To make it more concrete: suppose the true effect equals .80, and we use n = 25 participants in both groups of the pilot study, the probability is  approximately 50% that the point estimate is above .80. This implies, of course, that we will plan for a value of f > .40, approximately 50% of the times, and so the sample we get will only give us 80% assurance 50% of the times.

The second problem is that the small sample sizes we normally use for pilot studies may give highly imprecise estimates. For instance, with n = 25 participants per group, the expected MoE is f = 0.5687. So, even if we accept 50% assurance, it is highly likely that the point estimate is rather imprecise.

Since we are considering a pilot study,  one of the obvious solutions, increasing the sample size so that expected MoE is likely to be small, is not really an option. But what we can do is to use an estimate that is unlikely to be an overestimate of the true effect size. In particular, we can use as our estimate the lower limit of a confidence interval for the effect size.

Let me explain, by considering the 80% CI  of the effect size estimate. From basic theory it follows that the “true” value of the effect size will be smaller than the lower limit of the 80% confidence interval with probability  equal to 10%. That is, if we calculate a huge number of 80% confidence intervals, each time on the basis of new random samples from the population, the true value of the effect size will be below the lower limit in 10% of the cases. This also means that the lower limit of the interval has 90% probability to not overestimate the true effect size.

This means that  if we take the lower limit of the 80% CI of the pilot estimate as input for our sample size calculations, and if we plan with assurance of .90, we will have 90%*90% = 81% assurance that using the sample size we get from our calculations will have  MoE  no larger than half the true effect size. (Note that for 80% CI’s with negative limits you should choose the upper limit).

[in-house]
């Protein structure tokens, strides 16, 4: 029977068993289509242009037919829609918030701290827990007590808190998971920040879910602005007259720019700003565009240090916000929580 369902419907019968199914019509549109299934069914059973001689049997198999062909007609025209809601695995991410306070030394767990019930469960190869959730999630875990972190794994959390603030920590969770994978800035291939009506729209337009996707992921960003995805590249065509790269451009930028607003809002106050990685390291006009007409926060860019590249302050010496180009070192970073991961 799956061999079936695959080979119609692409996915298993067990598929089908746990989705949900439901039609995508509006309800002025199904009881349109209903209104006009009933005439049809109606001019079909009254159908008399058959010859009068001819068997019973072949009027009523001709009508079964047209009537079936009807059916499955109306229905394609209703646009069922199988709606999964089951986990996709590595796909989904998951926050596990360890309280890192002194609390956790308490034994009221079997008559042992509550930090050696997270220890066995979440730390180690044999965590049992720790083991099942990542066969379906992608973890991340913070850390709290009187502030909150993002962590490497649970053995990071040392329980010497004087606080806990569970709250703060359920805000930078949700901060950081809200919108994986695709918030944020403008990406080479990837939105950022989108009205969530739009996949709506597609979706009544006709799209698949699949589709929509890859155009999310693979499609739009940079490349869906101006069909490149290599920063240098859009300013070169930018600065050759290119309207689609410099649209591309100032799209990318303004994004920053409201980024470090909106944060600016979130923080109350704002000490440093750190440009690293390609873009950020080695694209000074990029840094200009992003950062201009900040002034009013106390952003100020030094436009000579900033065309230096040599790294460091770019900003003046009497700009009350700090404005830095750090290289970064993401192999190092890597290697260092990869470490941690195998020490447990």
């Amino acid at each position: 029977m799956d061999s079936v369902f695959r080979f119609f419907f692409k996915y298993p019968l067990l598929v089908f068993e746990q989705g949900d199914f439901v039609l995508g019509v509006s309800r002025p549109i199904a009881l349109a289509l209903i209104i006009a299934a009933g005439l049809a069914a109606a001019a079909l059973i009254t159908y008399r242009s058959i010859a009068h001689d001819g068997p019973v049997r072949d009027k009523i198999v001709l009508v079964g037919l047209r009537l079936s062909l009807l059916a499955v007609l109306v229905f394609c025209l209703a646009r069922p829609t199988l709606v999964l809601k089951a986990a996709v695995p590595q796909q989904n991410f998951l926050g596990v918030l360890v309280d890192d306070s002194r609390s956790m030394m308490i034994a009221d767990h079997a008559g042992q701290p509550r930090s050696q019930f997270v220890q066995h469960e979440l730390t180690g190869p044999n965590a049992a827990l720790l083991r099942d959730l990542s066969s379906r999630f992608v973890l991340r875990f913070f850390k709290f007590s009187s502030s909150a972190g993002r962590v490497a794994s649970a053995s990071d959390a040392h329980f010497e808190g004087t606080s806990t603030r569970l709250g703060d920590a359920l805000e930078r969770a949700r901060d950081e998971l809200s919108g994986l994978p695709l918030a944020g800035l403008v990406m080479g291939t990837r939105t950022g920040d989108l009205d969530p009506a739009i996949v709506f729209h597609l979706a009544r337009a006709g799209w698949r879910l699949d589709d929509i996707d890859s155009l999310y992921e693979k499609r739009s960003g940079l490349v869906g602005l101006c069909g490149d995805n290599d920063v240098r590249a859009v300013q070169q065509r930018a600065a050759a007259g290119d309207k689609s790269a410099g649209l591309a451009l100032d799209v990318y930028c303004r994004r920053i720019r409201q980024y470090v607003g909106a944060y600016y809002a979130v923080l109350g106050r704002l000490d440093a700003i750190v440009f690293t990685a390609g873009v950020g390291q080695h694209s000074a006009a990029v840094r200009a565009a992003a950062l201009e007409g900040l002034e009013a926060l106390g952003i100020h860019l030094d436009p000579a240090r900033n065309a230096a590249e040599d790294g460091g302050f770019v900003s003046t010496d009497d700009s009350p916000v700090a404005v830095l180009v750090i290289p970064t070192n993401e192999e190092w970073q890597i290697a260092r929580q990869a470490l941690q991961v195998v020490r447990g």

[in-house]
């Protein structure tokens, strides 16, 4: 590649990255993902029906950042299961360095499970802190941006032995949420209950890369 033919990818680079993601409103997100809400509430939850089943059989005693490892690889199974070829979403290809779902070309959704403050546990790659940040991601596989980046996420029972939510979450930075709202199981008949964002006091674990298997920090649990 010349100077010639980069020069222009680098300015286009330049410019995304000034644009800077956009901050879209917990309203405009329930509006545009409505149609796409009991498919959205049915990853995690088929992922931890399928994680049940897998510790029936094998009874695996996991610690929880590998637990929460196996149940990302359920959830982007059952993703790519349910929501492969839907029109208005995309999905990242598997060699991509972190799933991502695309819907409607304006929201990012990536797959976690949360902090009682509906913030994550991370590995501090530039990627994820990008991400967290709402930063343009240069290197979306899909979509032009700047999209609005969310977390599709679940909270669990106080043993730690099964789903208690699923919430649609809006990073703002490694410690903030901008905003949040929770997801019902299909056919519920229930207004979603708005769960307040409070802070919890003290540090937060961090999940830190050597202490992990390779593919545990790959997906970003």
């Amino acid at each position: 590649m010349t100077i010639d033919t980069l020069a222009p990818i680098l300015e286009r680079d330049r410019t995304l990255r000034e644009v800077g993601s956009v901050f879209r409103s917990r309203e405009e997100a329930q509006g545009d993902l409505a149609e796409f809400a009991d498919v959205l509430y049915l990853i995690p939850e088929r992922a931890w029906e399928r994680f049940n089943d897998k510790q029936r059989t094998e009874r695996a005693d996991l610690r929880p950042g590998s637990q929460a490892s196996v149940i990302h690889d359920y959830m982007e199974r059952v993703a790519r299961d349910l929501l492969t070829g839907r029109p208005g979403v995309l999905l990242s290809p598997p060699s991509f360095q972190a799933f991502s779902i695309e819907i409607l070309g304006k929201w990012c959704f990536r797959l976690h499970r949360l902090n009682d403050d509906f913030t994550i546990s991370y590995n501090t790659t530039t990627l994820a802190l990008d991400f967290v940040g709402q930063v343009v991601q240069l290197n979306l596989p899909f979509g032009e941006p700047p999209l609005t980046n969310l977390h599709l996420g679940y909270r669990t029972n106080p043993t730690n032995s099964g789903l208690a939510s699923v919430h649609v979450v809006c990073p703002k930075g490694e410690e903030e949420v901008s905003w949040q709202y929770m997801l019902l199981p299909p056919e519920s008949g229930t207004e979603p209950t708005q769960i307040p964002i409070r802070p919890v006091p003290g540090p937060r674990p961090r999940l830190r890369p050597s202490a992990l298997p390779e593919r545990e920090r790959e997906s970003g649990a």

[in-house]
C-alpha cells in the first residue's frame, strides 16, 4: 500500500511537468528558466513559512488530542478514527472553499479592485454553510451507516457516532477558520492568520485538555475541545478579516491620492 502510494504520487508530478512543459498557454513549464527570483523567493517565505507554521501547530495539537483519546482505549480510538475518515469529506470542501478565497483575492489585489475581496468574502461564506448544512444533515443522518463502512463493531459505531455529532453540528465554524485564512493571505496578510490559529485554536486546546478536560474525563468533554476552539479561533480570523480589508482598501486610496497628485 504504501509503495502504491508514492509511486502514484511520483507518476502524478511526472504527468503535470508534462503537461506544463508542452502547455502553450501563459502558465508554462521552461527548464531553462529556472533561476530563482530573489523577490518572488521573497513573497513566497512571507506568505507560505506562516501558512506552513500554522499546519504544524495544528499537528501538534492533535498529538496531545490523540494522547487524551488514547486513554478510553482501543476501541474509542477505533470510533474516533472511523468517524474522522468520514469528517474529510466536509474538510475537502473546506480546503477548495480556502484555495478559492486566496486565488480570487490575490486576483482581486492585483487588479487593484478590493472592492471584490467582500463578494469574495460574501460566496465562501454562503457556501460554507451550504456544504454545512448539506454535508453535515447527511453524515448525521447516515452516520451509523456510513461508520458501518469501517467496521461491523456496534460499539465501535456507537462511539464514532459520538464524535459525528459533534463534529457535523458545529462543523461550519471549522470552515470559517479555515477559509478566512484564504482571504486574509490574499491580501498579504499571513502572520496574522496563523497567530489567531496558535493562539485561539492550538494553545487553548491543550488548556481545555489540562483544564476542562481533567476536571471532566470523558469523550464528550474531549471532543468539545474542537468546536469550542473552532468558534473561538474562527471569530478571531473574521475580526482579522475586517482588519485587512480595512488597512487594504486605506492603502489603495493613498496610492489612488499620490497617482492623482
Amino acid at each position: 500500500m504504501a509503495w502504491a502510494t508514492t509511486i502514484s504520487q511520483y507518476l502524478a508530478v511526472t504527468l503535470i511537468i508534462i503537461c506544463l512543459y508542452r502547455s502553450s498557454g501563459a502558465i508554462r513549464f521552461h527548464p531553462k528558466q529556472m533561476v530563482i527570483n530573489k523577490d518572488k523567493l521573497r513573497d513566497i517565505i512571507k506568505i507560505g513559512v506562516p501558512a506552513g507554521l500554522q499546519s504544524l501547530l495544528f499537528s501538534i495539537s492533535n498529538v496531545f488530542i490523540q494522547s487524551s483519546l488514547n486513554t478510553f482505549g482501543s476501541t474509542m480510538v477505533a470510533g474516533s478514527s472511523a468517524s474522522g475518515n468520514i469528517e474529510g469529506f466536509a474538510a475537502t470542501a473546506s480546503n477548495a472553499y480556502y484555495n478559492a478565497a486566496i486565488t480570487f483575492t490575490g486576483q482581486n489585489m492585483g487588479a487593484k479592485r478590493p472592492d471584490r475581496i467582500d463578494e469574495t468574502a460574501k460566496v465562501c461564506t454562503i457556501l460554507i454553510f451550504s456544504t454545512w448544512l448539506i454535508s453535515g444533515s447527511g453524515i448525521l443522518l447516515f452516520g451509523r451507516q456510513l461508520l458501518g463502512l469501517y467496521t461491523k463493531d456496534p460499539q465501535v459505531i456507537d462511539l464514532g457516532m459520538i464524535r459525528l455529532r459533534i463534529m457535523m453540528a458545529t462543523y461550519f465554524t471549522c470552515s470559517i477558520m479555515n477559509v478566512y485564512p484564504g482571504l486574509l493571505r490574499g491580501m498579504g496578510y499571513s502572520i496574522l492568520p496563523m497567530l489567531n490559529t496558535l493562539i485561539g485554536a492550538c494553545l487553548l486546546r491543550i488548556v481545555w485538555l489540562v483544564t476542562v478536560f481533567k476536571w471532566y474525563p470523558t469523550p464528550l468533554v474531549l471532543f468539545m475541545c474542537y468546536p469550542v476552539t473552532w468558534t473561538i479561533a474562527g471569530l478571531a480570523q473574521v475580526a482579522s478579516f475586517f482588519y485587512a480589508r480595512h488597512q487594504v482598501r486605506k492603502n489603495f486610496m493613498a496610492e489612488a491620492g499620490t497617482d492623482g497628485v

## Sample Size planning based on a pilot study

Student of mine recently did a pilot study.  This was a pilot for an experiment investigating the size of the effect of fluency of delivery of a spoken message in a video on Comprehensibility, Persuasiveness and viewers’ Appreciation of the video. The pilot study used two groups of size n = 10, one group watched the fluent video (without ‘eh’) and the other group watched the disfluent video where the speaker used ‘eh’ a lot. The dependent variables were measured on 7-point scales.

Let’s look at the results for the Appreciation variable. The (biased) estimate of Cohen’s d (based on the pooled standard deviation) equals 1.09, 80% CI [0.46, 1.69] (I’ve calculated this using the ci.smd function from the MBESS-package. According to the rules-of-thumb for interpreting Cohen’s d, this can be considered a large effect. (For communication effect studies it can be considered an insanely large effect). However, the CI shows the large imprecision of the result, which is of course what we can expect with sample sizes of n = 10. (Average MoE equals f = 0.95, and according to my rules-of-thumb that is well below what I consider to be borderline precise).

If we use the lower limit of the interval (d = 0.46),  sample size planning with 90% assurance for half that effect (f = 0.23) gives us a sample size equal to n = 162. (Technical note: I planned  for the half-width of the standardized CI of the unstandardized effect size, not for the CI of the standardized effect size; I used my Shiny App for planning assuming an independent groups design with two groups).  As explained, since we used the lower limit of the 80% CI of the pilot and used 90% assurance in planning the sample size, the assurance that MoE will not exceed half the unknown true effect size equals 81%.

## Contrast Analysis with R for factorial designs: A Tutorial

In this post, I want to show how to do contrast analysis with R for factorial designs. We focus on a 2-way between subjects design. A tutorial for factorial within-subjects designs can be found here: https://small-s.science/2019/01/contrast-analysis-with-r-repeated-measures/ . A tutorial for mixed designs (combining within and between subjects factors can be found here: https://small-s.science/2019/04/contrast-analysis-with-r-mixed-design/.

I want to show how we can use R for contrast analysis of an interaction effect in a 2 x 4 between subjects design. The analysis onsiders the effect of students’ seating distance from the teacher and the educational performance of the students: the closer to the teacher the student is seated, the higher the performance. A “theory “explaining the effect is that the effect is mainly caused by the teacher having decreased levels of eye contact with the students sitting farther to the back in the lecture hall.